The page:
“Besides the massacres and taking land away that happened, similar to anywhere else in Australia where Aboriginal people were invaded and colonized, kids were taken away from families and put in Tasmanian orphanages. When they were old enough, they’d be used as cheap labour on farms. It wasn’t uncommon for Aboriginal people to be working in all sorts of jobs, and a lot of Aboriginal people in Tasmania today are here because they survived by mingling in with white fellas, right across the state.” 

The Indigenous voice and the truth about Australia’s colonial past has been denied for generations by white Australians and most recently by the conservative class during the culture wars led by John Howard and Keith Windshuttle in the 1990s. 

Anthropologist WEH Stanner called this generational forgetting The Great Australian Silence, first coined in a 1968 Boyer Lecture, which means that a collective denialism exists in this country simply by not speaking or acknowledging harsh historical truths.

Mangala’s cry about the loss of his country is a way to reconstruct this voice so we never forget what happened during these wars that raged across the frontier of this country. 

Likewise, we shouldn’t forget the brutality of the penal system the cruelly oppressed the Irish on the other side of the world. 

There is much work to do to overcome this Great Australian Silence and Kemp has effectively captured something deeply moving and at the same time deeply disturbing in The Nightingale.

Keen to read a bit more?

On the Great Australian Silence

To read more on The Great Australian silence here’s an article from The Conversation on the problematic part of Australian history and a discussion on Late Night Live with Philip Adams

An academic approach attempting to understanding if frontier conflict amounted to genocide in the Journal of Genocide Research.

The Dreaming is a collection of essays by historian WEH Stanner on Australia’s history and relations with Indigenous people and here’s an article from The Monthly about Stanner.

Australian historian Henry Reynolds wrote Why Weren’t We Told about his personal journey that many white Australians had a distorted view of our history with Indigenous people.

On the History Wars

The History Wars, in brief, refers to the ongoing public and academic arguments about the nature of Indigenous dispossession and British colonisation of Australia.

You should be ashamed of yourself JW Howard and the conservative commentators and supporters who are history denyers. In The History Wars Stuart Macintyre and Anna Clark Australia’s examine Australia’s politicised history.

Supporting female filmmakers

I don’t buy the rubbish that positive discrimination is unfair or not necessary. It’s important to take stock of women’s participation, whether it’s in boardrooms, creative industry, politics or workplaces in general and look for ways to support women’s equal participation. There have just been too many years and too many hurdles and institutional discriminations stopping women from taking their full place in all realms of society. We still very much need this.

Jennifer Kent had support from Screen Australia through development funding from the outset of this film. Kent and the film’s first producer Kristina Ceyton, who had produced The Babadook, received the inaugural Gender Matters: Better Deals funding, which aim to address the gender imbalance within the Australian screen industry. 

“It was an incredible privilege that we received the first Gender Matters support,” says Ceyton. “Screen Australia have been pivotal in supporting female filmmakers – producers, writers, directors and other creatives – as well as supporting female stories.”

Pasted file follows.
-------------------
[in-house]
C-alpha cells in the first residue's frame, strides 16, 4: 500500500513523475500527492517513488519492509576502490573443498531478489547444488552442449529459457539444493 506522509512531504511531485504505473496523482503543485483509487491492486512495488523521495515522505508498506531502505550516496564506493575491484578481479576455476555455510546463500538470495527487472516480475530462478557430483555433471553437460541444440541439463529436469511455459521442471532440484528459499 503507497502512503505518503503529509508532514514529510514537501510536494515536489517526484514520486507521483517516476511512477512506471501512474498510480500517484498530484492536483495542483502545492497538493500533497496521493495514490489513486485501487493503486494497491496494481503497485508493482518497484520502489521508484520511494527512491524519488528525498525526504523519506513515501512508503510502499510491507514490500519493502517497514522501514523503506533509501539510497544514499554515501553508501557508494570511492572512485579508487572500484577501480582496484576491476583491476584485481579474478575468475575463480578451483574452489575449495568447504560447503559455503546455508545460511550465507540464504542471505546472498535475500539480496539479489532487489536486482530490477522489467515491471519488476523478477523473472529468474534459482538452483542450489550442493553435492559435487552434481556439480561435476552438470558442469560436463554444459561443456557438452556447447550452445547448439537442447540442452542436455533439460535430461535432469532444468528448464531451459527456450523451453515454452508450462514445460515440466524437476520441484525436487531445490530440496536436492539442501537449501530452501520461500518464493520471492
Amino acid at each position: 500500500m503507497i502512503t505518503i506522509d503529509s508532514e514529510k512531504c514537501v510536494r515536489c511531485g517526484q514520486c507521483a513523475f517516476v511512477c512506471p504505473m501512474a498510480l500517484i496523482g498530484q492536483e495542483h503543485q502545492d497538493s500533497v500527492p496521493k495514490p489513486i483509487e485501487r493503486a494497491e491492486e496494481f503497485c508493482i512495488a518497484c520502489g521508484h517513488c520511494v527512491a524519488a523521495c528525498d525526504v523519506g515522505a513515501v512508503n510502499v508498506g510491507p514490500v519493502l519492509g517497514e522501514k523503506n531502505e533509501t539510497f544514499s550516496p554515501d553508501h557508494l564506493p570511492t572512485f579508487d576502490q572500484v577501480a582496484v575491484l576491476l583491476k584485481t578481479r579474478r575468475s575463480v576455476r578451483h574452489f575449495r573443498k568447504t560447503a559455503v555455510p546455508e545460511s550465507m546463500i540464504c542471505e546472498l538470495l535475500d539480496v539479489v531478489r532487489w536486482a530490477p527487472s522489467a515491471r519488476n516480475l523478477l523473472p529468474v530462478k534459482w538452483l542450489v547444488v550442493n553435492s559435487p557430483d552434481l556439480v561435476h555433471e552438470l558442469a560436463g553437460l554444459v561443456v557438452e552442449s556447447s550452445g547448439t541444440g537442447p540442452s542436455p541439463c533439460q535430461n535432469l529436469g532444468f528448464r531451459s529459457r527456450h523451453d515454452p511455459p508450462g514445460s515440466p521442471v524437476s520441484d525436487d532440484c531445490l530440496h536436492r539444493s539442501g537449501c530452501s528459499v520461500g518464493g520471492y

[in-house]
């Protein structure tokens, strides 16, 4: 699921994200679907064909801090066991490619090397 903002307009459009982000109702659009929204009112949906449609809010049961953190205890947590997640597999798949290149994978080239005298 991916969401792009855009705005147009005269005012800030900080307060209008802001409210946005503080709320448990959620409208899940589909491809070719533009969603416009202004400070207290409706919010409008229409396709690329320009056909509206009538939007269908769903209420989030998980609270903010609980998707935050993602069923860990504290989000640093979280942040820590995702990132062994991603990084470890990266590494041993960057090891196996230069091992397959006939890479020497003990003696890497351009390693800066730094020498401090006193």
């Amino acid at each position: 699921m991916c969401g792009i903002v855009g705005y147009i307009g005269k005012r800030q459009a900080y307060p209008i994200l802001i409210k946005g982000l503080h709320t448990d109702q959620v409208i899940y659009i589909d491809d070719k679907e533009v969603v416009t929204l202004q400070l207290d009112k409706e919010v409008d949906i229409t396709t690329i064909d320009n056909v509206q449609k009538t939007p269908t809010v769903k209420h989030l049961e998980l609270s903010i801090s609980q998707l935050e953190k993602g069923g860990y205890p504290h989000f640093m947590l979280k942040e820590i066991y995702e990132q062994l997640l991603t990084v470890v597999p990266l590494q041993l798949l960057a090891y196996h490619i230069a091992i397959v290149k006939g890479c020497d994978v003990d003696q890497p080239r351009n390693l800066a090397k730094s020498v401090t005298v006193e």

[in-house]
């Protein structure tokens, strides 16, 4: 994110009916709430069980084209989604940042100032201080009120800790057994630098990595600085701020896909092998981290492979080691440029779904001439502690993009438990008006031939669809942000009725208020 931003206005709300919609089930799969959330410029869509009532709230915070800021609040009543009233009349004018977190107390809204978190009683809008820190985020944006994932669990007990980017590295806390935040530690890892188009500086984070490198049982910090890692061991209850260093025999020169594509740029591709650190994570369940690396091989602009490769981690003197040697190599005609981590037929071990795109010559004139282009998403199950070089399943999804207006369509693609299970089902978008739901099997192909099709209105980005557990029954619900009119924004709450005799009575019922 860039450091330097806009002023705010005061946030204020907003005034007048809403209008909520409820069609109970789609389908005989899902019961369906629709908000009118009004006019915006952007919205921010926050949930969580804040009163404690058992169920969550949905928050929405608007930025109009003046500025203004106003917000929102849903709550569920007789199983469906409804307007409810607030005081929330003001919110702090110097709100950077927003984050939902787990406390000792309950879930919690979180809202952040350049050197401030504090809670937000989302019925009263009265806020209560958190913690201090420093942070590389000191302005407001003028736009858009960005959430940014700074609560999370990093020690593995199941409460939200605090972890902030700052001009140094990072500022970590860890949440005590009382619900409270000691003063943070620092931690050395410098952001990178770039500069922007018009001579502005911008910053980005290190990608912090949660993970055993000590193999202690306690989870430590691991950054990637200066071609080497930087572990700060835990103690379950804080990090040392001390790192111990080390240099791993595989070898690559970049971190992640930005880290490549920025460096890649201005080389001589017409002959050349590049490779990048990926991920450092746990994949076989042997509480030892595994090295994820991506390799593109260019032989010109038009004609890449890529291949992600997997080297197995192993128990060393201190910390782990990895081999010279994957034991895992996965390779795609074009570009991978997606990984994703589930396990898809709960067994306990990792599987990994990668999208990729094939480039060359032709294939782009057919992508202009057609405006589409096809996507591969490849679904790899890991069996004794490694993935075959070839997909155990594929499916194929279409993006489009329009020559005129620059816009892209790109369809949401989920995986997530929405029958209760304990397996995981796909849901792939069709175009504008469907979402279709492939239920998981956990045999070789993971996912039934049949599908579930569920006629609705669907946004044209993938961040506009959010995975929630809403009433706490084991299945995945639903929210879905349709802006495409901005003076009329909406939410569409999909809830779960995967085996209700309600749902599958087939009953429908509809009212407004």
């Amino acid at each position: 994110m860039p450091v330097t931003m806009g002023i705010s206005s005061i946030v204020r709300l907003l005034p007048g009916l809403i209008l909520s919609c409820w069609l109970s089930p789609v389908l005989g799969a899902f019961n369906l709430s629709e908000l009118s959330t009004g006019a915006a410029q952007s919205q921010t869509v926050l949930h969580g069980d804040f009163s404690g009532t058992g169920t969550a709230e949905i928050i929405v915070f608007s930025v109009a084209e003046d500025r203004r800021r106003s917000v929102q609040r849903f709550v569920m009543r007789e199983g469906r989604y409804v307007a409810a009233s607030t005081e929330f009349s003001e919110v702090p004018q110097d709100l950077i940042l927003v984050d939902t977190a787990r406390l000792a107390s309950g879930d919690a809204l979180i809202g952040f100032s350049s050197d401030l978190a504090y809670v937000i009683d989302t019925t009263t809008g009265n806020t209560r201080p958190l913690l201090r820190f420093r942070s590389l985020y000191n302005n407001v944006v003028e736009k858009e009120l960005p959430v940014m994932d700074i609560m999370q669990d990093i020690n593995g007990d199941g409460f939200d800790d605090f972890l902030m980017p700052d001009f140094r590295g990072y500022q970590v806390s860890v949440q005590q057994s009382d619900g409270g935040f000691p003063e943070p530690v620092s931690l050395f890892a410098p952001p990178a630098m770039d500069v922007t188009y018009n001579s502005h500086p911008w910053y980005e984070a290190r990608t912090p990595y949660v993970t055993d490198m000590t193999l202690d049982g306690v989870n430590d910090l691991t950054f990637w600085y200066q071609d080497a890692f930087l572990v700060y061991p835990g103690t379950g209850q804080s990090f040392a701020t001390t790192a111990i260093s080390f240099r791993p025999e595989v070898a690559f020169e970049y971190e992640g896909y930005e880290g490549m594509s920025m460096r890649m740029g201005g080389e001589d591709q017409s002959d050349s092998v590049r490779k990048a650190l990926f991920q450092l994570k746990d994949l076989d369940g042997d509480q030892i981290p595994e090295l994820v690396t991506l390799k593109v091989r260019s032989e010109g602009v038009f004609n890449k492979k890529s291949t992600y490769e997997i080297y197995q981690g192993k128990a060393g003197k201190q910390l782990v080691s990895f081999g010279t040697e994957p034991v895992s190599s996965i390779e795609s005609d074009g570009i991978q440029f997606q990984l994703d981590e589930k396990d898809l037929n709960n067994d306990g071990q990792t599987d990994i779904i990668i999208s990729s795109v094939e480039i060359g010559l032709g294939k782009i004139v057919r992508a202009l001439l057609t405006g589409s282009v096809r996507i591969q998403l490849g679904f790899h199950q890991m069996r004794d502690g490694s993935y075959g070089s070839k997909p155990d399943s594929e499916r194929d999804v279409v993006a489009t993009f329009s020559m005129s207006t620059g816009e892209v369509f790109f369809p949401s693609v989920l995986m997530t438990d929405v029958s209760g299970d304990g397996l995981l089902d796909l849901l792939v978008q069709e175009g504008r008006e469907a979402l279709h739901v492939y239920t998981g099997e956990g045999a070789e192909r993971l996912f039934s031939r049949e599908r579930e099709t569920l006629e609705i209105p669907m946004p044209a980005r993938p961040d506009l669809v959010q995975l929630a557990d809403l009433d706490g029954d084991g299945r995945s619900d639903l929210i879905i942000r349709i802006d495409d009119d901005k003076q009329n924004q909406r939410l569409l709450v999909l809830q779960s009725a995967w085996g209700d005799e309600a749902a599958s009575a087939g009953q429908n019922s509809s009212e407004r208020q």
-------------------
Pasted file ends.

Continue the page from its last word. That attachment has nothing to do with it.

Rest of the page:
What exactly is gender matters? It’s a $5 million initiative to address the gender imbalance in Australia’s screen sector. It’s first target was ensuring creative teams that are at least 50% female were funded by the end of 2018. The Broad gives the High Five Broad Award for this excellent, and much-needed, initiative.

It’s new target is that by 2021-22, 50 per cent of key creatives across all projects getting development and production funding will be women. It plans to publish a breakdowns of key creative roles by format, and identify areas which might require targeted assistance, from August 2020.

The 50/50 Foundation, which is working towards gender parity in all facets of society, has taken a look at this much-needed and helpful program.

Jennifer Kent has spoken about her disappointment at the lack of female directors. So let’s hope we see more in the coming years supported by these types of programs.

Keen to watch some other films?

Journey Among Women is Tom Cowan’s 1977 violent, graphic film about nine convict women who escape into the Australian bushland and Aboriginal woman Kameragul (Lillian Crombie) befriends them.

Ten Canoes made by Rolf de Heer in 2006 is a mesmerising film starring David Gulpilil spoken entirely in Indigenous language. It is two intertwining stories about a group of men hunting for goose eggs in the present day intercut with an ancestral story about set in mythical times.

Director Fred Schepisi’s The Chant of Jimmy Blacksmith, the film adaptation of Thomas Keneally’s book based on the story of the infamous Indigenous Bushranger Jimmy Governor. It’s worth noting here that Keneally has said if he wrote the story again he wouldn’t presume to write from the Indigenous point of view.

Kate Grenville’s The Secret River is the story of English settler William Thornhill and other colonial settlers establishing lives near the Hawkesbury River, inhabited already by the Aboriginal people. It’s a story drawn from Grenville’s family history research on the dark parts of Australian settler history, which references Stammer and the secret river of blood in Australian history. It was made into a TV series and a stage show, which has toured the world.

Image from The Secret River stage production in Adelaide.

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Rosalyn Page
Journalist, blogger and writer covering arts, culture, travel and digital lifestyle at www.rosalynpage.com and www.somenotesfromabroad.com.